Covid-19 vaccine for children aged 5 to 12: a critical examination of the essential problems, from safety to cost

Think back to this time last year. Just thinking about it makes me shiver. India was fighting against the second wave of the deadly Covid-19 virus. People were in trouble, and the health care systems couldn’t keep up.

The experience forced the government, epidemiologists, scientists, and health care experts to start thinking about and getting ready for a possible third wave. In May 2021, a theory was made that a third wave might affect children primarily because, unlike adults, they would not have been vaccinated.

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Even though there wasn’t enough scientific proof to back up this idea, some states started getting ready for it to happen. But it scared parents, and many of them prayed that vaccines would be ready soon for their kids.

Six months later, in January 2022, India started vaccinating children ages 15 to 17 as part of the first phase. This happened simultaneously as the third wave in the country when the number of cases rose quickly, but most people did not get very sick. The second round of vaccinations for kids ages 12 to 14 began in March.

Bring things up to date.

The government is thinking about letting kids from 5 to 12 years old get shots. About two weeks ago, the Drugs Controller General of India (DCGI) gave emergency-use authorization (EUA) to two vaccines: Bharat Biotech’s Covaxin for children aged 6 to 12 years and Biological E’s Corbevax for children aged 5 to 12 years. These vaccines are already given to kids older than 12 years old.

Chairman of the Covid-19 working group of the National Technical Advisory Group on Immunisation (NTAGI) NK Arora said, “We will look at data like the number of infections in children and how serious the disease is. Once we’ve looked over and analyzed the data, we’ll decide based on what we know.” He also said that things should become more apparent over the next two weeks.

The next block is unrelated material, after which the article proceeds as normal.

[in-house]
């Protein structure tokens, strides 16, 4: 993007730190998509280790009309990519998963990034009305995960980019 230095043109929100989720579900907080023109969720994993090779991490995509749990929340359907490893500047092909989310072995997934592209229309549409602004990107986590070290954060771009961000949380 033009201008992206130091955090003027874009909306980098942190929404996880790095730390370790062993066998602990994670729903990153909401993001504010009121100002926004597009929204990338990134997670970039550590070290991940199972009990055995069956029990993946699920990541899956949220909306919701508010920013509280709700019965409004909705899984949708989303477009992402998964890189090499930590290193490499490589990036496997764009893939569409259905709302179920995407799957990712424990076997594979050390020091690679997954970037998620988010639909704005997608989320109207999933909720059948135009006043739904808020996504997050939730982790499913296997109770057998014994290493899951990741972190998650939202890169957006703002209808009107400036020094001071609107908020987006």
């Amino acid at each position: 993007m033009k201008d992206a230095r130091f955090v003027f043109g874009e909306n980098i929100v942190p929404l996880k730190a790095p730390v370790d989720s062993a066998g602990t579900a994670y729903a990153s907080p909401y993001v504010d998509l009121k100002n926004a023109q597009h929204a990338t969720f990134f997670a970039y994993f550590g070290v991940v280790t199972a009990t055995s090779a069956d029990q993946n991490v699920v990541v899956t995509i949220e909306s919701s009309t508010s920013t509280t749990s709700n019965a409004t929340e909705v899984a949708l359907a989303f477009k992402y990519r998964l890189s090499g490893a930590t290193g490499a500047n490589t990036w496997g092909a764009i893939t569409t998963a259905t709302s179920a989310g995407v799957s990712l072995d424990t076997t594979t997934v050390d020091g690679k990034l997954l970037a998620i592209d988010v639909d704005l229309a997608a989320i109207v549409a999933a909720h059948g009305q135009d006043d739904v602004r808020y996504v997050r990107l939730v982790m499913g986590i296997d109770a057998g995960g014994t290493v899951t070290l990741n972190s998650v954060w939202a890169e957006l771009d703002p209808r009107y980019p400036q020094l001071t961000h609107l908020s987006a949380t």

Getting kids as young as 5 years old vaccinated is being thought about, but a few things are being discussed. Does it make sense to vaccinate all children against Covid-19? Are the vaccines that are available safe and sound? Should this age group be part of the government’s immunization program?

One of the daily news talked to several pediatricians and experts on vaccines to learn more. Let’s answer each question in turn.

The need to vaccinate kids against Covid-19

who strategic advisory group of experts on immunization updates recommendations on boosters, covid-19 vaccines for children - paho/who | pan american health organization
During the two years of the pandemic, it has been seen that children are less likely to get severe Covid-19 than adults are. Most of the time, they have no symptoms or only mild infections, and there aren’t many hospitalizations or deaths. But Covid-19 can be dangerous for children who already have health problems, and this makes people wonder if all children should be vaccinated or just those with health problems.

Most pediatricians think that all kids should get shots. Their thinking was that it would protect them from severe Covid-19 and cut down on the spread of the virus in the community.

“Children are part of our community, and we need to protect them because no one is safe until everyone is safe,” says Pramod Jog, a pediatrician in Pune. “Children aren’t very likely to get sick from Covid-19, but some may have serious problems.”

Jog says that India has a lot of children with health problems like diabetes or cancer, as well as a lot of children who aren’t getting enough food. Also on the rise is the number of obese children. “All of these are risks for Covid-19. So kids should get shots,” he says.

Since about a year ago, children in many developed and developing countries have been vaccinated against Covid-19.

It’s important to know that vaccines won’t stop you from getting Covid-19 or getting it again, but they will keep you from getting the worst forms of the disease.